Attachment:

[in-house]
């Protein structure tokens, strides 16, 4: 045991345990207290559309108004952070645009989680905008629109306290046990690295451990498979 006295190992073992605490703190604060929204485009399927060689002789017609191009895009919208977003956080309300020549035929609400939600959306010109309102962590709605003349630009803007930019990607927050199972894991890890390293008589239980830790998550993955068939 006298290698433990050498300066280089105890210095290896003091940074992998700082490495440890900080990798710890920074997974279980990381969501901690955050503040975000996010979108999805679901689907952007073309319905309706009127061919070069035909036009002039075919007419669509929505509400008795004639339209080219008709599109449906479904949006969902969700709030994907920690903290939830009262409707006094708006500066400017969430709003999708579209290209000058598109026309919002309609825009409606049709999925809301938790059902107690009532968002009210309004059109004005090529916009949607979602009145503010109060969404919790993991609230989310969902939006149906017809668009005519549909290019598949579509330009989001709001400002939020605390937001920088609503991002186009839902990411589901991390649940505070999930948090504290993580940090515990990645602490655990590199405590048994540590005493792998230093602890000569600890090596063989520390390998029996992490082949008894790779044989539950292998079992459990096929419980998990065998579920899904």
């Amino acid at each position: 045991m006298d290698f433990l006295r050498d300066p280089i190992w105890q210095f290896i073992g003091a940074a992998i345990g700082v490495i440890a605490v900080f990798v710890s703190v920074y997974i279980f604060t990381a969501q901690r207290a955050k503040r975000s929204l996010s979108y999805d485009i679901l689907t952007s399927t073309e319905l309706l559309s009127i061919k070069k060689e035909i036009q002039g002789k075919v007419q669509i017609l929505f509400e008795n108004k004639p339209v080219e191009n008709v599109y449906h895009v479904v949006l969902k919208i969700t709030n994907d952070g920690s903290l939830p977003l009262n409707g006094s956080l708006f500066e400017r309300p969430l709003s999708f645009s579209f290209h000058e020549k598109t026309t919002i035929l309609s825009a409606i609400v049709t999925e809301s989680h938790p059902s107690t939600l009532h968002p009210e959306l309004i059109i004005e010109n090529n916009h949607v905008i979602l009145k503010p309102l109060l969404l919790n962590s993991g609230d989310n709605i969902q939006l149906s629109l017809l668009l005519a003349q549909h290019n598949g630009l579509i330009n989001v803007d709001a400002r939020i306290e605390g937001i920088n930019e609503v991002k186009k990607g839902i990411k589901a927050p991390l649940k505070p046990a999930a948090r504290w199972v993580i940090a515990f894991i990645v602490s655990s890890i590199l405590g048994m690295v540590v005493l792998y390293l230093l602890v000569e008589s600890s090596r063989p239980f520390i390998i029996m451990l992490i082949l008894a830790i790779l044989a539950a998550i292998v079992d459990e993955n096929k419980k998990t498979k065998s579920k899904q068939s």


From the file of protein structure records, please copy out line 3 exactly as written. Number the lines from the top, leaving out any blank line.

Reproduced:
């Amino acid at each position: 045991m006298d290698f433990l006295r050498d300066p280089i190992w105890q210095f290896i073992g003091a940074a992998i345990g700082v490495i440890a605490v900080f990798v710890s703190v920074y997974i279980f604060t990381a969501q901690r207290a955050k503040r975000s929204l996010s979108y999805d485009i679901l689907t952007s399927t073309e319905l309706l559309s009127i061919k070069k060689e035909i036009q002039g002789k075919v007419q669509i017609l929505f509400e008795n108004k004639p339209v080219e191009n008709v599109y449906h895009v479904v949006l969902k919208i969700t709030n994907d952070g920690s903290l939830p977003l009262n409707g006094s956080l708006f500066e400017r309300p969430l709003s999708f645009s579209f290209h000058e020549k598109t026309t919002i035929l309609s825009a409606i609400v049709t999925e809301s989680h938790p059902s107690t939600l009532h968002p009210e959306l309004i059109i004005e010109n090529n916009h949607v905008i979602l009145k503010p309102l109060l969404l919790n962590s993991g609230d989310n709605i969902q939006l149906s629109l017809l668009l005519a003349q549909h290019n598949g630009l579509i330009n989001v803007d709001a400002r939020i306290e605390g937001i920088n930019e609503v991002k186009k990607g839902i990411k589901a927050p991390l649940k505070p046990a999930a948090r504290w199972v993580i940090a515990f894991i990645v602490s655990s890890i590199l405590g048994m690295v540590v005493l792998y390293l230093l602890v000569e008589s600890s090596r063989p239980f520390i390998i029996m451990l992490i082949l008894a830790i790779l044989a539950a998550i292998v079992d459990e993955n096929k419980k998990t498979k065998s579920k899904q068939s």